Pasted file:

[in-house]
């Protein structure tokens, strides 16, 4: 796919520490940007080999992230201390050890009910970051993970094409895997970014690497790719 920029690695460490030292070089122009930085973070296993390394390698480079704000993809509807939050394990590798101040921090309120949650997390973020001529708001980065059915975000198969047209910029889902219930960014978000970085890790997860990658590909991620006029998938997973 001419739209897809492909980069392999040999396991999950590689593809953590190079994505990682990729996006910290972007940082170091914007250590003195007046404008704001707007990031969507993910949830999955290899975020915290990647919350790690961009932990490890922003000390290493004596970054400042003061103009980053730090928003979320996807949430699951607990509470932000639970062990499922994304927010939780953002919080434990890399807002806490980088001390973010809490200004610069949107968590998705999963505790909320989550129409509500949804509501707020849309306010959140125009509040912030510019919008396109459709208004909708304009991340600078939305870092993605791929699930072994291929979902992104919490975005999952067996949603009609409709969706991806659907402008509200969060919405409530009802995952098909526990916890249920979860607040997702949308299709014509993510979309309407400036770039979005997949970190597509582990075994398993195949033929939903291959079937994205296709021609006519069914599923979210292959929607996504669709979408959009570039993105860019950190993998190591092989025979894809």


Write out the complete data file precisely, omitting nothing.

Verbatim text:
[in-house]
């Protein structure tokens, strides 16, 4: 796919520490940007080999992230201390050890009910970051993970094409895997970014690497790719 920029690695460490030292070089122009930085973070296993390394390698480079704000993809509807939050394990590798101040921090309120949650997390973020001529708001980065059915975000198969047209910029889902219930960014978000970085890790997860990658590909991620006029998938997973 001419739209897809492909980069392999040999396991999950590689593809953590190079994505990682990729996006910290972007940082170091914007250590003195007046404008704001707007990031969507993910949830999955290899975020915290990647919350790690961009932990490890922003000390290493004596970054400042003061103009980053730090928003979320996807949430699951607990509470932000639970062990499922994304927010939780953002919080434990890399807002806490980088001390973010809490200004610069949107968590998705999963505790909320989550129409509500949804509501707020849309306010959140125009509040912030510019919008396109459709208004909708304009991340600078939305870092993605791929699930072994291929979902992104919490975005999952067996949603009609409709969706991806659907402008509200969060919405409530009802995952098909526990916890249920979860607040997702949308299709014509993510979309309407400036770039979005997949970190597509582990075994398993195949033929939903291959079937994205296709021609006519069914599923979210292959929607996504669709979408959009570039993105860019950190993998190591092989025979894809």